Plus, it would get the community talking. "Hey did you see that parking lot at PNC Bank? There's never any water on it! It drains it all away!" You'd have people taking note, instead of just "Yup, it's another bank. Great."

This is just a small example, but seriously, if your organization is taking sustainability seriously, than take a look at how your operations are run, built, managed, designed, etc. No matter what kind of business you are, where you're located, or what your goals are, start thinking smarter where ever you can. Start thinking outside the box, even if it's a small thing.

Chase & PNC Bank's Sustainability Program

PNC Bank's Sustainability Successes

Having said that, PNC Bank's new office across the street is LEED NC2.1 Silver certified. Well done.

Not only that, but PNC Bank has the most LEED certified projects in New Jersey, and over 150 nationwide. Very, very commendable guys. That's some serious dedication.

On the flip side, Chase's new location was not anything special. It's just an old school bank surrounded by neon lights and black asphalt. Ok...

I honestly don't understand. When all said and done, both organizations lost an opportunity to enhance their environmental footprint, but went with asphalt anyways. Who's to blame? Architects? Engineers? Township officials? Someone higher up at PNC and Chase? Who's making these decisions and relying on 100+ year old paving techniques? Surely these banks aren't operating like they did 100 years ago, right?

To harp on concrete again, had they taken advantage of all concrete has to offer, PNC Bank may have gotten more LEED credits, and potentially a higher level of certification! LEED certified is pretty good, and I guess I should be happy at least PNC Bank is on the right path.

PNC & Chase Bank's Sustainability Program

Chase Bank's Sustainability Program - "Building Green"

This really got me. During the construction of the Chase location, they had a very small sign up saying "Building Green" with some feel good imagery and leaves and whatnot. Looked like typical green-washing BS.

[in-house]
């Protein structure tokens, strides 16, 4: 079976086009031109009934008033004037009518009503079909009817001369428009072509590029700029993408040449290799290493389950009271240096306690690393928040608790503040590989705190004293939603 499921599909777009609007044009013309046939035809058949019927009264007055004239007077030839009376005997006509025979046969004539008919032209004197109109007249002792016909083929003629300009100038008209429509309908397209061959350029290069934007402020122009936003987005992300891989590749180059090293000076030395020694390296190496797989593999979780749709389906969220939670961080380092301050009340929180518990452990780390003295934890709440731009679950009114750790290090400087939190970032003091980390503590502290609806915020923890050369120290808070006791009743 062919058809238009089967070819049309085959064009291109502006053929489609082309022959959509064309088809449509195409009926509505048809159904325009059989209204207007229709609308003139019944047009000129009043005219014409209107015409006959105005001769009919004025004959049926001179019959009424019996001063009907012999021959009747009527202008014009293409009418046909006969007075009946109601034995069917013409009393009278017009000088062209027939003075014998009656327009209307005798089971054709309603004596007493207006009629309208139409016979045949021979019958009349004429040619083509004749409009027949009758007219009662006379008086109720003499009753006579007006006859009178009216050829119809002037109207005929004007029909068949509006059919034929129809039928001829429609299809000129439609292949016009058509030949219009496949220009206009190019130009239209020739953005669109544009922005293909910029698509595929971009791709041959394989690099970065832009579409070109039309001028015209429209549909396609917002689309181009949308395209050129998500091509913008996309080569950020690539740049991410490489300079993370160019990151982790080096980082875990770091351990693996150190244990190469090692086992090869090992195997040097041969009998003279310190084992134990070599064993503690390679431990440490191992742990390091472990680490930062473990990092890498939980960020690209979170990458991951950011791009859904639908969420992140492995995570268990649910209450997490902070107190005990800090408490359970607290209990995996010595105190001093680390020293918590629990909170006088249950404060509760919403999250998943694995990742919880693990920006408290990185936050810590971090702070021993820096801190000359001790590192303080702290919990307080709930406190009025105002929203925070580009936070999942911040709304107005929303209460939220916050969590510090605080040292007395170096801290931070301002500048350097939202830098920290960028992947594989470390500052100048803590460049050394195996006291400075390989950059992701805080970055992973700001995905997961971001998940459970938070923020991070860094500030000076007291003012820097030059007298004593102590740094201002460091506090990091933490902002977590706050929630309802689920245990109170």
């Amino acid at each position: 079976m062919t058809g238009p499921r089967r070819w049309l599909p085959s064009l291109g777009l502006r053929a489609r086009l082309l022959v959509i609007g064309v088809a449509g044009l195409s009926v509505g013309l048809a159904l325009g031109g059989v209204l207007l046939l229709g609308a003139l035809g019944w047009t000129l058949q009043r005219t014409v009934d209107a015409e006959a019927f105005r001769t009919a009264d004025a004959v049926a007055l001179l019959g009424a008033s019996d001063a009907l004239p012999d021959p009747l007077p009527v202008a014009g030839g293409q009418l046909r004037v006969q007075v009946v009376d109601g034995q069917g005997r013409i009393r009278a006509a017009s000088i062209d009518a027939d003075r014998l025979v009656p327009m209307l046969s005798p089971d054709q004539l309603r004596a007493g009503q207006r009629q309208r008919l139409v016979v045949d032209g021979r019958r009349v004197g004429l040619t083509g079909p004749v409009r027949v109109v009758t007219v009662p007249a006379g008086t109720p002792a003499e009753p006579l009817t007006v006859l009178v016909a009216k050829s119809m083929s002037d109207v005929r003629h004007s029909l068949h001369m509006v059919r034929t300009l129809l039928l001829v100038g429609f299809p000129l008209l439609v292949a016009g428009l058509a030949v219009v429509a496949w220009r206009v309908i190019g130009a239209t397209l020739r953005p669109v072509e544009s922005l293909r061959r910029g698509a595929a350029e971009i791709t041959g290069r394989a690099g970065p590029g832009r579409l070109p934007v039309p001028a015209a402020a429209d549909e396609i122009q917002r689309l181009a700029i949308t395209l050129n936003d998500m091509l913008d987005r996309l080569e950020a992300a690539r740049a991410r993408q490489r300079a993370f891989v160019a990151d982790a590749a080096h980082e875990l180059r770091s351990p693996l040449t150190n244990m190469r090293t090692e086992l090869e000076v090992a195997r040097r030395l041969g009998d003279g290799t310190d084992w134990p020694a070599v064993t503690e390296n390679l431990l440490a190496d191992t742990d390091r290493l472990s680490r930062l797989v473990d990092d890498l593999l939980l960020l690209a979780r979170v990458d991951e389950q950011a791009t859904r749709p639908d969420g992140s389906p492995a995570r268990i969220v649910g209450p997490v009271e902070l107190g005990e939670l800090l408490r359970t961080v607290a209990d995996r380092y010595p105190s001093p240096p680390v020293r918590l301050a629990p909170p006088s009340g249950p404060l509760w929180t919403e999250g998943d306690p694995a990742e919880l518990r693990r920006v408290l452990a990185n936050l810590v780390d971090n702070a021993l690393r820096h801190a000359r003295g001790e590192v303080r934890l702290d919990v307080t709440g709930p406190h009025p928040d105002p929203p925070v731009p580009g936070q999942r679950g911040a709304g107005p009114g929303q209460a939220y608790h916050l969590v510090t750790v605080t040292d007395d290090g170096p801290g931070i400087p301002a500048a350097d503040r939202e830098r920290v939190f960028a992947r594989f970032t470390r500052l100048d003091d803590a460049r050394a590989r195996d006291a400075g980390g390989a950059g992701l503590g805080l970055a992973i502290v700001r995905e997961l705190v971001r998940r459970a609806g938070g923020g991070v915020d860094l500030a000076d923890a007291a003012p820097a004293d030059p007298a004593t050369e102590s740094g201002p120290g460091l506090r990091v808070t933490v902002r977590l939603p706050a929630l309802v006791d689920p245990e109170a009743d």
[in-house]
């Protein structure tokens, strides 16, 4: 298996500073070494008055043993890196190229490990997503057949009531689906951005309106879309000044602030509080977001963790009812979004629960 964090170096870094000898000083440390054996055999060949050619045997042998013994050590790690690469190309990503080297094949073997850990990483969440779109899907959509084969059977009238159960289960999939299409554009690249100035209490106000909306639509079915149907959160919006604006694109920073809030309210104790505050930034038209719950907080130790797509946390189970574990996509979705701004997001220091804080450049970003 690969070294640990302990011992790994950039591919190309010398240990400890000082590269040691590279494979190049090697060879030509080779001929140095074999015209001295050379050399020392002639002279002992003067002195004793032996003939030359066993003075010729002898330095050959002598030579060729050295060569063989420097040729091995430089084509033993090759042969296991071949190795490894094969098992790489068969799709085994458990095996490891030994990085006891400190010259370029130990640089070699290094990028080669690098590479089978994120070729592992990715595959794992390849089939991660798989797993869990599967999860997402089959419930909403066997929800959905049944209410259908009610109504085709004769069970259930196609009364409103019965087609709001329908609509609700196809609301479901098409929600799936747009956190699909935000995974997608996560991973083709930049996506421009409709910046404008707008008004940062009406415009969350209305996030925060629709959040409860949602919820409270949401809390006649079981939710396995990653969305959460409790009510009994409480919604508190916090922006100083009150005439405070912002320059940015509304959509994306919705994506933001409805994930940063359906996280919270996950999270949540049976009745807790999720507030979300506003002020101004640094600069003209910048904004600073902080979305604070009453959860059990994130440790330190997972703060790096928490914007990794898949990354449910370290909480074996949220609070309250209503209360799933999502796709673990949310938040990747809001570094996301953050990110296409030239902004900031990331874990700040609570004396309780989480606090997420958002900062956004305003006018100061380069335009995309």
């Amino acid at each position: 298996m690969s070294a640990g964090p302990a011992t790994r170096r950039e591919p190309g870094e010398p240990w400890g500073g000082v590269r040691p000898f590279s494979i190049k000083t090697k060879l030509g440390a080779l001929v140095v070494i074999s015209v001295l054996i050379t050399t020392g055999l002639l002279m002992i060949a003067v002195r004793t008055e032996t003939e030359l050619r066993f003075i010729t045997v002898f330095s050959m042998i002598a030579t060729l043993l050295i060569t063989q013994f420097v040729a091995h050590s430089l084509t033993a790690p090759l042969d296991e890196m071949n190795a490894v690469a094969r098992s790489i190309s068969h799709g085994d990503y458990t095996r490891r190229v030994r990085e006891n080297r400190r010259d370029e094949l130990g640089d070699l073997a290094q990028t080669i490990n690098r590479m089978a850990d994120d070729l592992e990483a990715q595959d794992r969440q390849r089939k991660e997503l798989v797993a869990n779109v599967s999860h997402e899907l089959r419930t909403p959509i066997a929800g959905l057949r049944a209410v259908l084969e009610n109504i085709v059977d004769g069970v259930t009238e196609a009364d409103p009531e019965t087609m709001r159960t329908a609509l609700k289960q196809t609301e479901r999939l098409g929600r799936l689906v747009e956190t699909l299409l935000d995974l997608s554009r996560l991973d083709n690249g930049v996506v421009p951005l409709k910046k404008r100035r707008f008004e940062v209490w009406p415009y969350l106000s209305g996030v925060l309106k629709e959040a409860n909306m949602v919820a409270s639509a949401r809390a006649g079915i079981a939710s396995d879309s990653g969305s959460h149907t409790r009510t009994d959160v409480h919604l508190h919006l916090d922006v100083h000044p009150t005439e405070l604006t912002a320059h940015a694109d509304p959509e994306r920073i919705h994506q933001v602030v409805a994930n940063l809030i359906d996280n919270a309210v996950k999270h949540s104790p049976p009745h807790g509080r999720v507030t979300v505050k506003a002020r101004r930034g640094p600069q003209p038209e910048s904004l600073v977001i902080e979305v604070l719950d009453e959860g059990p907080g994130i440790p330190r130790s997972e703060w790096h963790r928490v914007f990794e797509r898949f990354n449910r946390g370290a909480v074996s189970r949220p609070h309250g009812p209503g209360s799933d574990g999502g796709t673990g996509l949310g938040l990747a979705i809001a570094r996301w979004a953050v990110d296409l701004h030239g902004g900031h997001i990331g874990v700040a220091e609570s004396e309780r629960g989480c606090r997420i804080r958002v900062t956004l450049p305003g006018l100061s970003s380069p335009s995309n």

Thing is, a few days later, the sign was gone. That's not a good sign...

So I did some research about Chase Bank's sustainability program. As of the time of writing this, they didn't have a single LEED certified project in New Jersey, and not much nationwide. What's the holdup guys?

There was a page on their website about Chase Bank's Sustainability Program and their commitment to being more sustainable, including having 13 LEED certified projects by 2010. Maybe time to update the website Chase! I might be missing something here, but once again it seems like they missed a great opportunity to build green and actually prove it. I guess the sign was taken down because even they knew it was meaningless.

Does a bank's sustainability program really matter?

While their construction might not directly dictate where I bank, it is part of my overall thoughts towards selecting who I want to do business with. If I have the choice, I’d rather do business with those who share the same commitment to the environment and sustainability that I do, and who demonstrate it with real action, not just words on a sign.

With real commitments on everyone’s part, and perhaps new regulations like those of Killeen, Texas, don’t be surprised to see more environmentally-friendly concrete in use, and less oceans of asphalt. It's going to positively impact businesses, the environment, and help sway consumers towards your operation.

All in all, sustainability matters, and people who are passing it off as a fad are going to look foolish soon. Are you looking to take steps towards a greener future, with practical, realistic sustainable practices? To learn more about how you can get started in the right direction, click here to contact us or give us a call at 609-693-8301 to discuss your needs today.